Our culture loves to romanticize the “perfect” romantic relationship. You know what I’m talking about: the married couple that got together in high school and are still going strong 20 years later; the ones that finish each other’s sentences; the ones that never fight. And while that’s all well and good, I’ve been thinking lately about the idea that the kind of partnership we all should be striving for isn’t the supposedly “perfect” one but instead one that goes through the fire and comes out the other side smoking — but stronger.
First of all, there’s no such thing as “perfect.” That "perfect" couple that you’re jealously stalking on Facebook has their own problems. Every relationship looks a certain way from the outside, but that the view from the inside is probably completely different. Secondly, it’s way past time that we normalize adversity in our romantic relationships. I was speaking with a friend recently who went through a breakup with her partner earlier this year and now is planning on getting married. She told me that it’s been hard because a lot of her friends are skeptical of the engagement after seeing her go through such a tough time earlier this year. And while it’s normal for her friends to be worried about her (they’d be pretty crappy friends if they weren’t), their worry is greater because we have a cultural expectation that relationships should always be “good" — and that definition of "good" is extremely narrow.
That expectation also prevents us from talking about tough times with friends and family, which can be really isolating. Who wants to be isolated when they’re having a hard time with their romantic partner? Pushing back against the idea that a good relationship necessarily means ones without troubles will help take away some of the same and stigma that people feel when their relationships are anything less than “perfect.”
Licensed clinical psychotherapist Dr. LeslieBeth Wish tells Bustle that going through hard times will help you see your partner for who they really are. "People show different versions of who they are during both good times and bad," she says.
Not totally ready to give up the myth of the perfect relationship yet? Here are five more reasons to hope for hard times in your relationship.
1. It Forces You To Take Stock
When you’re in a decent relationship, it can be really easy to just keep on for the sake of keeping on. But when something big happens, it forces you to really assess what’s working — and what isn’t. “Similar to when the economy goes through a recession and companies have to focus on areas of inefficiency to make necessary cuts, when relationships go through difficult times it forces couples to analyze their relationship to see what needs to be improved and why,” Dr. Wyatt Fisher, licensed psychologist, tells Bustle.
2. It’s Good Practice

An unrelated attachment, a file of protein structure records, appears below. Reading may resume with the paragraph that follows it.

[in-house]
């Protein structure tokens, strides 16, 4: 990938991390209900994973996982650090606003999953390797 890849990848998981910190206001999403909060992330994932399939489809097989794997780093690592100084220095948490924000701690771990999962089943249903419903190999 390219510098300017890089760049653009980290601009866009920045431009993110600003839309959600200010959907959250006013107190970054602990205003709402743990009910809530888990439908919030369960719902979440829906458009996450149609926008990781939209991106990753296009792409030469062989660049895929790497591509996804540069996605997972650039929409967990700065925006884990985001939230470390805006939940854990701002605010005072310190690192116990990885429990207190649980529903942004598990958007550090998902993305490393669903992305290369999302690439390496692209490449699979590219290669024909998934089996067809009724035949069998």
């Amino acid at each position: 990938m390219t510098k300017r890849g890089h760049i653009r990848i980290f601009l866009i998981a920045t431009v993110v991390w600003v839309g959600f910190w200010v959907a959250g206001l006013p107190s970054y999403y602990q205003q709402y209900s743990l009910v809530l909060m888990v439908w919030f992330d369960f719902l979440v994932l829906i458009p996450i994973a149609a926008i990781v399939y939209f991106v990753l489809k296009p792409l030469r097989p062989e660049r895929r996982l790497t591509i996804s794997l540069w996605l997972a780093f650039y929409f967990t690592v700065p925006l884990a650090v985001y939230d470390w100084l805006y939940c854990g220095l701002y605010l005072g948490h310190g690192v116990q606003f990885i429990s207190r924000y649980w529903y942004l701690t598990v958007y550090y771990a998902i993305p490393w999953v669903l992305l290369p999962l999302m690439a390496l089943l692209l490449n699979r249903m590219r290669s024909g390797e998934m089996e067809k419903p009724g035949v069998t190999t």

Bad things happen in life — that’s an unavoidable fact. If you’re going to be together for the long haul, then you’re going to go through some really intense stuff. Hitting some rough patches earlier on in a relationship means you’ll have practice for those things — things like your parents dying or car accidents or cancer — that might come up later.
3. You Stop Taking Each Other For Granted
“Often couples will begin to coast in their relationship and start taking one another for granted,” Dr. Wyatt says. “When this occurs, spouses often become negligent on sensitively meeting one another’s needs. However, when a crisis in the relationship occurs, it forces the couple to focus and invest their energy intentionally to building and sustaining their connection.”
4. You’ll Be Super Grateful Once You’re Through It
I’m a firm believer in the idea that we need the hard times to show us how great the good times are and this situation is no different. Pushing through a difficult time in your relationship is extremely hard. It may be one of the hardest things you ever do — I can definitely say that it has been for me. But when you get to the other side and you find yourself in love with your partner again, it’s the best feeling in the world.
5. What Doesn't Kill Your Relationship Makes It Stronger
“Research has shown that children who experience mild to moderate levels of adversity growing up actually fair better in adulthood than children who experienced no adversity at all because some level of strain makes us stronger,” Dr. Wyatt says. “When couples go through difficult times and learn to work through it successfully, it often strengthens their bond and closeness and makes their relationship more resilient than it was before.”
6. You'll Have A More Accurate View Of Your Partner
If you've only ever seen your partner during good times, your perspective is pretty skewed. "You'll get a more accurate view of your partner when you see how he or she manages good and bad stress, and the challenges of bad news or unexpected changes, Dr. Wish says."
So shelve that rom-com version of what a “perfect” romantic relationship should look like and welcome the hard times that are inevitably going to come — you’ll be much happier for it.
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